ReactOS Newsletter 65

Author: Z98. Link to original: (English).
Tags: ReactOS Submitted by jedi-to-be 11.10.2009. Public material.

Translations of this material:

into Russian: Выпуск новостей ReactOS №65. Translated in draft, editing and proof-reading required. Completed: 2%.
Submitted for translation by jedi-to-be 11.10.2009 Published 9 years, 1 month ago.


Disks and Partitions

One of the non-cross platform aspects of ReactOS was in how the bootloader dealt with disks and partitions. The naming scheme used was very x86 centric and also was limited in which partitions it could access. Hervé Poussineau started working on a new API to remove the limitations, one based on names instead of drive numbers. Previously on platforms like PPC and ARM, developers would have needed to give numbers to each storage device they wanted to use. Because these numbers were originally specified on the x86 architecture, other platforms ended up needing to hijack the designated numbers if they were using a device that did not have one originally assigned. With the new interface, each platform can use names to better describe the devices they are on and uniquely identify it. Another very nice change was made to how files were opened. Originally a program would need to make a series of calls to first open a specific volume and then open a file on that volume. If the file was located on another volume, the program would need to explicitly open the other volume to access that file. The new interface simply takes the full path to the file, including which device and volume it is on. Hervé based this new interface on the Advanced RISC Computing specification, which Microsoft itself used before XP for naming boot devices.

All this niceness unfortunately is meaningless until the rest of the code gets rewritten to make use of it. Hervé is making steady progress going through filesystem drivers, fixing the old call sites to use his new interface. At the same time he also created a compatibility layer so things do not break during the transition. Once this is completed, additional boot devices besides disks can be added.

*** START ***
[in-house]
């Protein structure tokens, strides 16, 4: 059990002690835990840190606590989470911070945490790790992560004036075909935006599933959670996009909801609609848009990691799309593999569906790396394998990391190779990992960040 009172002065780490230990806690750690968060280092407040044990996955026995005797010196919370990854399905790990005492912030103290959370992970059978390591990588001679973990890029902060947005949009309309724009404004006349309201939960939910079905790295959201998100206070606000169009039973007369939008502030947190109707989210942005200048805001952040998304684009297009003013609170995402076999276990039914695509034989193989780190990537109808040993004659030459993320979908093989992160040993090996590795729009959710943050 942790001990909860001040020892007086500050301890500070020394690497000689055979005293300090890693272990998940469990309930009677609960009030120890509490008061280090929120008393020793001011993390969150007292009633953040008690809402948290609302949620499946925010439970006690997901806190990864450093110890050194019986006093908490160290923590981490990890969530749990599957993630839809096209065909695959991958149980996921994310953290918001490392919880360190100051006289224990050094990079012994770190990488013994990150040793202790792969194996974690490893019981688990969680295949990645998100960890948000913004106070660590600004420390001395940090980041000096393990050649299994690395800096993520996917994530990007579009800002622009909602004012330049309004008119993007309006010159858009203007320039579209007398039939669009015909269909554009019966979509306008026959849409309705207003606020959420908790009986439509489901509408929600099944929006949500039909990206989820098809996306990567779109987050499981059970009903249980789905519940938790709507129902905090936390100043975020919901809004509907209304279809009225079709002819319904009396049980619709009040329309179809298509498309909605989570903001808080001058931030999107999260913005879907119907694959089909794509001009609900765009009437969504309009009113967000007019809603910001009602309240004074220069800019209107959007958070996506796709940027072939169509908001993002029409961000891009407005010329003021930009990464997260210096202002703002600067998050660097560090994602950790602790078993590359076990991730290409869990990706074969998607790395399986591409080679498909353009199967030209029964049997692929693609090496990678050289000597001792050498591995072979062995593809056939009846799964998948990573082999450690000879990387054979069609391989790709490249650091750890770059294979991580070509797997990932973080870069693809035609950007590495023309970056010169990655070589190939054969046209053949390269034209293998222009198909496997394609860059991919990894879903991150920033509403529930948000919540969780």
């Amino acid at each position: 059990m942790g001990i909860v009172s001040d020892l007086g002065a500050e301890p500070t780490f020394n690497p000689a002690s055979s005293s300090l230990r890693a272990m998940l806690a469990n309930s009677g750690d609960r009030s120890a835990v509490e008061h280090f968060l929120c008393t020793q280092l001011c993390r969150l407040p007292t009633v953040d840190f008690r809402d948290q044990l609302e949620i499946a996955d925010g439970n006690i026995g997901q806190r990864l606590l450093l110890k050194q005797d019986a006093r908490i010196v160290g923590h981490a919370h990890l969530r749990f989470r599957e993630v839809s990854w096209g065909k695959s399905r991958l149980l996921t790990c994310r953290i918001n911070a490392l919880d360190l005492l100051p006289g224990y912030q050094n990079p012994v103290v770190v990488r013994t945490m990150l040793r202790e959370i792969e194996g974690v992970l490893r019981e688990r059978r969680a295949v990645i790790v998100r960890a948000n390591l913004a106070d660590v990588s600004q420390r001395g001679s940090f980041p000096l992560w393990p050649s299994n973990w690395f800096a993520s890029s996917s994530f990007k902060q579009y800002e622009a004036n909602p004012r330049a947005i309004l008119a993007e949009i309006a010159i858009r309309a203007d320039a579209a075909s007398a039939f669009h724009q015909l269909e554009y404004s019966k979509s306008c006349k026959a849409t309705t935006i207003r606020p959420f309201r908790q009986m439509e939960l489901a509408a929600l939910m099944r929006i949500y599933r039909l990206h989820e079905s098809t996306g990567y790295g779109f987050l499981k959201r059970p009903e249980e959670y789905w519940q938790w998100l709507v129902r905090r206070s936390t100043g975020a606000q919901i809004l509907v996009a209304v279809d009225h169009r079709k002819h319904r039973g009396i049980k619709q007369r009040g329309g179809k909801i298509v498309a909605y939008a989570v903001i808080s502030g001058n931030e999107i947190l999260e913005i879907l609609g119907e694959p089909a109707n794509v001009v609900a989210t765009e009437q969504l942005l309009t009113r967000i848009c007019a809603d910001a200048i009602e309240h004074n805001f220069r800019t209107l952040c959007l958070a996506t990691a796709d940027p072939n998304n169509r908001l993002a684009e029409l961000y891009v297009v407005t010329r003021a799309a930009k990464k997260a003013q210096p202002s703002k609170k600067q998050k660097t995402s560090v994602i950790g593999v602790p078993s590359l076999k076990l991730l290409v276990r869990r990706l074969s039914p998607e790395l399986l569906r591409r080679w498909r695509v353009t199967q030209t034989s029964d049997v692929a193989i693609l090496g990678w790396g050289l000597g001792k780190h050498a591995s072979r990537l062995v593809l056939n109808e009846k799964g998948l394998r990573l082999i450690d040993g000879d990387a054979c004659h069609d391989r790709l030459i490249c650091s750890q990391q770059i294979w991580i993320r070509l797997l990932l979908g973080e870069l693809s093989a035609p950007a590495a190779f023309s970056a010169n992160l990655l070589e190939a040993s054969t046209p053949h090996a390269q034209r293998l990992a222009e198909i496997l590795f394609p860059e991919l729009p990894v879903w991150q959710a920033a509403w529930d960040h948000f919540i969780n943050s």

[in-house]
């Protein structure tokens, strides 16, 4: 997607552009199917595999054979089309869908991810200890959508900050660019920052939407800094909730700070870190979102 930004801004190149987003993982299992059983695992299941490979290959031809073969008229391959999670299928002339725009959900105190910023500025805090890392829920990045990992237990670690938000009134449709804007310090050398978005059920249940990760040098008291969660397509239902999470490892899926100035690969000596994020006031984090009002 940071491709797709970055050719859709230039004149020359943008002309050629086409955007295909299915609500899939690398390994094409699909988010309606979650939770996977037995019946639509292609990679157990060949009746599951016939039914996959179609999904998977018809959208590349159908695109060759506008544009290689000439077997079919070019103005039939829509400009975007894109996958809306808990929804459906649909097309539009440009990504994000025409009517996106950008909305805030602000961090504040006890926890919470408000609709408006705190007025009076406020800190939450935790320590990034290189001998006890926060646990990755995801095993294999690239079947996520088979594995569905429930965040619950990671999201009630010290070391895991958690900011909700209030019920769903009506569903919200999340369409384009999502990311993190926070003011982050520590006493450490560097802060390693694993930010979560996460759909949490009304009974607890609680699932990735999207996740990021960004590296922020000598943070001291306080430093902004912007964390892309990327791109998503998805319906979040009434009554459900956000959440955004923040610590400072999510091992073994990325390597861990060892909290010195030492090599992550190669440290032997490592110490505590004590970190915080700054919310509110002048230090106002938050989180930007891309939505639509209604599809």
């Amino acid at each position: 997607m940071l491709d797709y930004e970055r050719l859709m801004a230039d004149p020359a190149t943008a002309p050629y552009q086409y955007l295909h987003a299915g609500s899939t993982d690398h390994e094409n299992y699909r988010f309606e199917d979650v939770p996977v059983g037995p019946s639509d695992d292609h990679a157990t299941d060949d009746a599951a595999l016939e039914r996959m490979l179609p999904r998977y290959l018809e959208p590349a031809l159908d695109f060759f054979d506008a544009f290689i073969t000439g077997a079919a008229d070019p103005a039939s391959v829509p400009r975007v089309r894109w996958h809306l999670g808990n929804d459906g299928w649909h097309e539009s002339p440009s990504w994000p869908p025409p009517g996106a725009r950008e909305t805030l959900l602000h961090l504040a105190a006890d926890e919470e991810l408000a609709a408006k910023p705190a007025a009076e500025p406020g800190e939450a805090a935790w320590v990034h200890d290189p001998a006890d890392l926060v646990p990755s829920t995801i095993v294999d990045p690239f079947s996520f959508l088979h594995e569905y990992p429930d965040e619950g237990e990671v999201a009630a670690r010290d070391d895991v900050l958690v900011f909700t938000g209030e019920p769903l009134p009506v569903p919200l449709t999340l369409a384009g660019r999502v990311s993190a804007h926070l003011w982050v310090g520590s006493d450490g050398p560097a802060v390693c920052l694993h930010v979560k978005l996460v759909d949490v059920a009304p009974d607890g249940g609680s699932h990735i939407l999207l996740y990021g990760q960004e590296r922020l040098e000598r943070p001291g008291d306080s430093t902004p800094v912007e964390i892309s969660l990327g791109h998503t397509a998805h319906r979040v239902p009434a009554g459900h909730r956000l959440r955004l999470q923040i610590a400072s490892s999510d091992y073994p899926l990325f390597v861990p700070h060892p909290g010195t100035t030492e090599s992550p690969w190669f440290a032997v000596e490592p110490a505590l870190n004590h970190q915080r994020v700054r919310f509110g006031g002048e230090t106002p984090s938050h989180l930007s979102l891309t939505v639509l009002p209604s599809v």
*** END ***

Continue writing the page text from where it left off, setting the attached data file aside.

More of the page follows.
Sound Mixing

Johannes Anderwald continues his work with sound and has reached the point where ReactOS can enumerate all the mixers and their respective lines present on the system. The terminology may be a bit confusing to those not familiar with how sound systems work in operating systems so the following is a simplified explanation. Mixers act as the primary control units for an audio device but not in the sense that it controls the components that make up such a device. Instead it controls the lines, the signal flow between the devices. These lines embody the audio data that is being routed, either as input from devices like microphones, or output being sent to the speakers. The mixer controls these lines and by modifying it can change attributes like volume. As such, each line has a set of controls that the mixer can make use of to change the source. ReactOS cannot yet enumerate all these controls but when it can the system will offer much better control over audio input and output.

License: GPL